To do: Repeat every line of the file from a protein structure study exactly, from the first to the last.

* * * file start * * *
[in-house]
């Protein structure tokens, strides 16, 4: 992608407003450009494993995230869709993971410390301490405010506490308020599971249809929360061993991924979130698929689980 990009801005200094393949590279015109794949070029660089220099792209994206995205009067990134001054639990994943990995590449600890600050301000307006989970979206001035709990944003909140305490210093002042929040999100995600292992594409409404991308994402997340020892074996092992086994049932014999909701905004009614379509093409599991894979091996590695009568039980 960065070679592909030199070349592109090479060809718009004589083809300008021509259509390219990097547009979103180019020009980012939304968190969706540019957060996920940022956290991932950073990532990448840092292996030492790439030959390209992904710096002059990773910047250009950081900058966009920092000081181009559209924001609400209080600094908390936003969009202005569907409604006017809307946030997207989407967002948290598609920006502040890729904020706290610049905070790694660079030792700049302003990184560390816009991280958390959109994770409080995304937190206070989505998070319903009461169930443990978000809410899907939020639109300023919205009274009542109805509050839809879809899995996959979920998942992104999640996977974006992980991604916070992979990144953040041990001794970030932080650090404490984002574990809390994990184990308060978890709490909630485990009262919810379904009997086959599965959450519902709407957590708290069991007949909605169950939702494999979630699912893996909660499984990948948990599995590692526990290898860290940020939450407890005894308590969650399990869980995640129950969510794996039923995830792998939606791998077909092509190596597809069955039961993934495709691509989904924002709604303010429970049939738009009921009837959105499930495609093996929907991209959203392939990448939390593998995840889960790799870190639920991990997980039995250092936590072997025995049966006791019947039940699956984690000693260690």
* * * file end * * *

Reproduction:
[in-house]
């Protein structure tokens, strides 16, 4: 992608407003450009494993995230869709993971410390301490405010506490308020599971249809929360061993991924979130698929689980 990009801005200094393949590279015109794949070029660089220099792209994206995205009067990134001054639990994943990995590449600890600050301000307006989970979206001035709990944003909140305490210093002042929040999100995600292992594409409404991308994402997340020892074996092992086994049932014999909701905004009614379509093409599991894979091996590695009568039980 960065070679592909030199070349592109090479060809718009004589083809300008021509259509390219990097547009979103180019020009980012939304968190969706540019957060996920940022956290991932950073990532990448840092292996030492790439030959390209992904710096002059990773910047250009950081900058966009920092000081181009559209924001609400209080600094908390936003969009202005569907409604006017809307946030997207989407967002948290598609920006502040890729904020706290610049905070790694660079030792700049302003990184560390816009991280958390959109994770409080995304937190206070989505998070319903009461169930443990978000809410899907939020639109300023919205009274009542109805509050839809879809899995996959979920998942992104999640996977974006992980991604916070992979990144953040041990001794970030932080650090404490984002574990809390994990184990308060978890709490909630485990009262919810379904009997086959599965959450519902709407957590708290069991007949909605169950939702494999979630699912893996909660499984990948948990599995590692526990290898860290940020939450407890005894308590969650399990869980995640129950969510794996039923995830792998939606791998077909092509190596597809069955039961993934495709691509989904924002709604303010429970049939738009009921009837959105499930495609093996929907991209959203392939990448939390593998995840889960790799870190639920991990997980039995250092936590072997025995049966006791019947039940699956984690000693260690």